Seef. 48. Ðá ongan he hyspan ða burga tunc cæpit exprobrare civitatibus, Mt. Bos. ll, 20. On burgum in the towns, Beo. Th. 105; B. 53. [Piers P. Chauc. burghe: R. Brun. burgh: R. Glouc. bor&yogh;: Laym. burh: Orm. burrh: Plat. borch, f: O. Sax. burg, f. urbs, civitas: Frs. borge, m. f: O. Frs. burch, burich, f: Dut. burgt, f: Kil. borg, borght: Ger. burg, f. arx, castellum: M. H. Ger. burc, f: O. H. Ger. buruc, burg, f. urbs, civitas: Goth. baurgs, f: Dan. borg, m. f: Swed. borg, m: O. Nrs. borg, f.] DER. ealdor-burh [-burg], fóre-, freó-, freoðo-, gold-, heáfod-, heáh- [heá-], hleó-, hord-, in-, leód-, mæ-acute;g-, medo-, meodu-, rand-, rond-, sceld-, scild-, scyld-, stán-, under-, weder-, wín-, wyn-.

beorg, beorh, biorg, biorh; gen. beorges; dat. beorge; pl. nom. acc. beorgas; gen. beorga; dat. beorgum; m. I. a hill, mountain; collis, mons :-- On Sýne beorg on Sion's hill, Exon. 20 b; Th. 54, 29; Cri. 876. Óþ ða beorgas ðe man hæ-acute;t Alpis to the mountains which they call the Alps, Ors. 1, 1; Bos. 18, 44; 16, 17. Æ-acute;lc múnt and beorh byþ genyðerod omnis mons et collis humiliabitur, Lk. Bos. 3, 5. Æt ðæm, beorge ðe man Athlans nemneþ at the mountain which they call Atlas, Ors. 1, 1; Bos. 16, 6. II. a heap, BURROW or barrow, a heap of stones, place of burial; tumulus :-- Worhton mid stánum ánne steápne beorh him ofer congregaverunt super eum acervum magnum lapidum, Jos. 7, 26. Bæd ðæt ge geworhton in bæ-acute;lstede beorh ðone heán he commanded [bade] that you should work the lofty barrow on the place of the funeral pile, Beo. Th. 6186; B. 3097 : 5606; B. 2807 : Exon. 50 a; Th. 173, 26; Gú. 1166 : 119 b; Th. 459, 31; Hö. 8. [Laym. berh&yogh;e : Piers bergh; still used in the dialect of Yorkshire : Plat. barg : O. Sax. berg : O. Frs. berch, birg : Ger. berg : M. H. Ger. berc : O. H. Ger. perac : Goth. bairga-hei a mountainous district : Dan. bjærg, n : Swed. berg, n : O. Nrs. berg, n : derived from beorgan.] DER. ge-beorg, -beorh, heáh-, mund-, sæ-acute;-, sand-, stán-.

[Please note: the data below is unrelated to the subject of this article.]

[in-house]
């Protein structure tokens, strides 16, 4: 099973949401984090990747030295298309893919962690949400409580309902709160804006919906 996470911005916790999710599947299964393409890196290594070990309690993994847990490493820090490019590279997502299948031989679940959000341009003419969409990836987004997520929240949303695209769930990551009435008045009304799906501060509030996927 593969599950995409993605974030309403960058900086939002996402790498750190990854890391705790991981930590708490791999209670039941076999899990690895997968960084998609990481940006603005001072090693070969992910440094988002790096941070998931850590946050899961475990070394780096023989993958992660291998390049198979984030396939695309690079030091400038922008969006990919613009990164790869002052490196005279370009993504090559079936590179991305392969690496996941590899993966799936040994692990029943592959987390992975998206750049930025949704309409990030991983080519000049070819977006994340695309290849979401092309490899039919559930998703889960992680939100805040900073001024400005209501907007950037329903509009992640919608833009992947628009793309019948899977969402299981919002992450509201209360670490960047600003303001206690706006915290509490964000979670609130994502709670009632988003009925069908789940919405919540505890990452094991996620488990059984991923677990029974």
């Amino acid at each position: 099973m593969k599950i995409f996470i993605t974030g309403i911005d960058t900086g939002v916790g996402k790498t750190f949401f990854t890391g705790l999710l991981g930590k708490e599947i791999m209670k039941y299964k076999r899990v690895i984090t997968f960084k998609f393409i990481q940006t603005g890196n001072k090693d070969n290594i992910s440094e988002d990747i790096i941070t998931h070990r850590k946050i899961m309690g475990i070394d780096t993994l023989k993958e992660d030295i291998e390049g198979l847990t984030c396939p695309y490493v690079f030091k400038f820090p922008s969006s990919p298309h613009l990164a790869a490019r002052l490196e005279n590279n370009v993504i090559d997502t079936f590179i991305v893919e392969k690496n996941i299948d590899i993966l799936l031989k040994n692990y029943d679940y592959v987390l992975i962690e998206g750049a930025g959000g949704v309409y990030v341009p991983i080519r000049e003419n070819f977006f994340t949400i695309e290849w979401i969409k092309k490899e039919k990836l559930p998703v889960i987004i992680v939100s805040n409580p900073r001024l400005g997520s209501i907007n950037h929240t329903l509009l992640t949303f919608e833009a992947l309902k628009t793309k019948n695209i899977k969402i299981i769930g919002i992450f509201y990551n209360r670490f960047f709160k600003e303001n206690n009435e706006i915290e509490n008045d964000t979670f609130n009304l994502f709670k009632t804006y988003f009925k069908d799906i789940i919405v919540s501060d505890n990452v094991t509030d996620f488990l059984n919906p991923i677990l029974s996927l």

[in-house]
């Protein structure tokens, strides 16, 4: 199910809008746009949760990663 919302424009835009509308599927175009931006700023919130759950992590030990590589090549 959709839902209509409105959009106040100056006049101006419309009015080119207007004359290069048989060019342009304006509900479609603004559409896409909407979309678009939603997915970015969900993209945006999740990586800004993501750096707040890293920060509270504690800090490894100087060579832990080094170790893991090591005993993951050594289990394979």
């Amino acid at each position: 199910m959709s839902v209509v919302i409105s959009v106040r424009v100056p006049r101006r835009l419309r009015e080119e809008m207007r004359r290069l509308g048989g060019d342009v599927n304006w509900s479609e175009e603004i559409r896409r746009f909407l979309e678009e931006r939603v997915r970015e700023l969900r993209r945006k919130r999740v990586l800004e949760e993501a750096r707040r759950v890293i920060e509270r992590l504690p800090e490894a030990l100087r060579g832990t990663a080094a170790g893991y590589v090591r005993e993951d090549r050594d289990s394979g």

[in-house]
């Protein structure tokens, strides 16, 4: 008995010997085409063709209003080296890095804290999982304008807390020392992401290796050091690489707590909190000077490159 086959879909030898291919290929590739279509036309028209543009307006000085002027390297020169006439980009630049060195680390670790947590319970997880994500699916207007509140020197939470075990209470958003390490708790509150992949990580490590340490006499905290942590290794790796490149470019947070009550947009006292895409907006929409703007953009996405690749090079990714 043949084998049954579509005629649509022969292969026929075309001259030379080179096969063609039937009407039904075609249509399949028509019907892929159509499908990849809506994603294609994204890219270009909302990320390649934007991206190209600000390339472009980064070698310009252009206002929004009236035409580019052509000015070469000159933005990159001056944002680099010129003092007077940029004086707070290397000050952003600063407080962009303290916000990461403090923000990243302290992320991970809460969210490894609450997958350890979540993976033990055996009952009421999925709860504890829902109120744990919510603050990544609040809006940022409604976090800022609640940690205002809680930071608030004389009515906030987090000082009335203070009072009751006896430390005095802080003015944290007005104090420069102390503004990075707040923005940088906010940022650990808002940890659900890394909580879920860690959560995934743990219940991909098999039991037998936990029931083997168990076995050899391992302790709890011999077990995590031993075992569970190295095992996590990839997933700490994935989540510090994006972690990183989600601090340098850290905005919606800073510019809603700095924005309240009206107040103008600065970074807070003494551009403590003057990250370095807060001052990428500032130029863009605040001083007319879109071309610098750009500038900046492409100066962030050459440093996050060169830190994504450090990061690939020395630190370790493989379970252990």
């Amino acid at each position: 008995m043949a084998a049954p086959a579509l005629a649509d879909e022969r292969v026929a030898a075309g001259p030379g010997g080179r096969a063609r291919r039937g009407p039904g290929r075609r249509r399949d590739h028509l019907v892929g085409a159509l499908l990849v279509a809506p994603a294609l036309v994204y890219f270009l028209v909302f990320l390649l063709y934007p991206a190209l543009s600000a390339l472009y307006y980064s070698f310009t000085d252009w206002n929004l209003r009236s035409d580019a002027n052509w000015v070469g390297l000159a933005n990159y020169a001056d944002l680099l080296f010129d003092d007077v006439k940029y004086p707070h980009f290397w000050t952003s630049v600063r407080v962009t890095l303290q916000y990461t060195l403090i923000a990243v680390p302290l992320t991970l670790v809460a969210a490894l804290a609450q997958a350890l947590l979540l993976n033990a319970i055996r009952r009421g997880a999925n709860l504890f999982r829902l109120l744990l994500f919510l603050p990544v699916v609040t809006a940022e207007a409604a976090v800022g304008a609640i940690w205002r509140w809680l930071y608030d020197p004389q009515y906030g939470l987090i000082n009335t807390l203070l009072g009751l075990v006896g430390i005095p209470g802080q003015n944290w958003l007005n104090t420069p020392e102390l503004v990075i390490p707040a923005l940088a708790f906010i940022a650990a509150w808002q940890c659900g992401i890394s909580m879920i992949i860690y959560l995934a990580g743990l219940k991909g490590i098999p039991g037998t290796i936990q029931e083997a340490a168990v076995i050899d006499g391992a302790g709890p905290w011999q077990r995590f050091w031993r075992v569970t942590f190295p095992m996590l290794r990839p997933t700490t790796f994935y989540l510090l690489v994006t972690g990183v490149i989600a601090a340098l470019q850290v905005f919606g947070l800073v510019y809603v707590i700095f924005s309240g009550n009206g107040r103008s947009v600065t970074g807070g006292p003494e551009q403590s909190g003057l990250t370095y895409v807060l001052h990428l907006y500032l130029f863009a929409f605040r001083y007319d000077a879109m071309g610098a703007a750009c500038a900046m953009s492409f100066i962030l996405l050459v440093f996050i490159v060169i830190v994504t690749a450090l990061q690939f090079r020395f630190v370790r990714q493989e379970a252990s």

Finally, the evidence for the common IE root for these hill words may be found here:

What I'm hinting at is that Agned and Breguoin/Bregion/Bregomion may originally have been a single COMPOUND PLACE-NAME.  The first element was Agned-, while the second was -bury.  In other words, the Welsh chose to use their own breg for burg, and this word was further altered through careless Latinization.  Or, if we wish to preserve the plural, we are talking here about the "burgs of Agned".

If Arthur went from Caerleon to Caerwent and thence via the Trajectus over the Severn to the River Avon, and his very last victorious battle is Badon (whose spelling beyond a doubt does indicate Bath), then the Agned-burg or Agned-burgs in question must be between the Trajectus landing place (possibly Bitton) and Bath itself.  Brean Down can no longer be considered an acceptable candidate.

I am here going to propose that the Hills of Agned are Little Solsbury Hill camp and the Southampton Down camp, both of which stand over Bath on opposite sides of the River Avon.  While we have no extant evidence that St. Agnes was ever known here, I feel it is not unreasonable to assume that at least in this case she was chosen as an approved Christian substitute for Sulis Minerva. The hill-forts above Bath were sacred to her, of course, and control of both had to be wrested from their owners by Ceawlin/Cunedda and his son, Cerdic/Ceredig/Arthur.

Little Solsbury Hill and Southampton Down

NOTE:  Here is my earlier piece on Sulis Minerva and St. Agnes: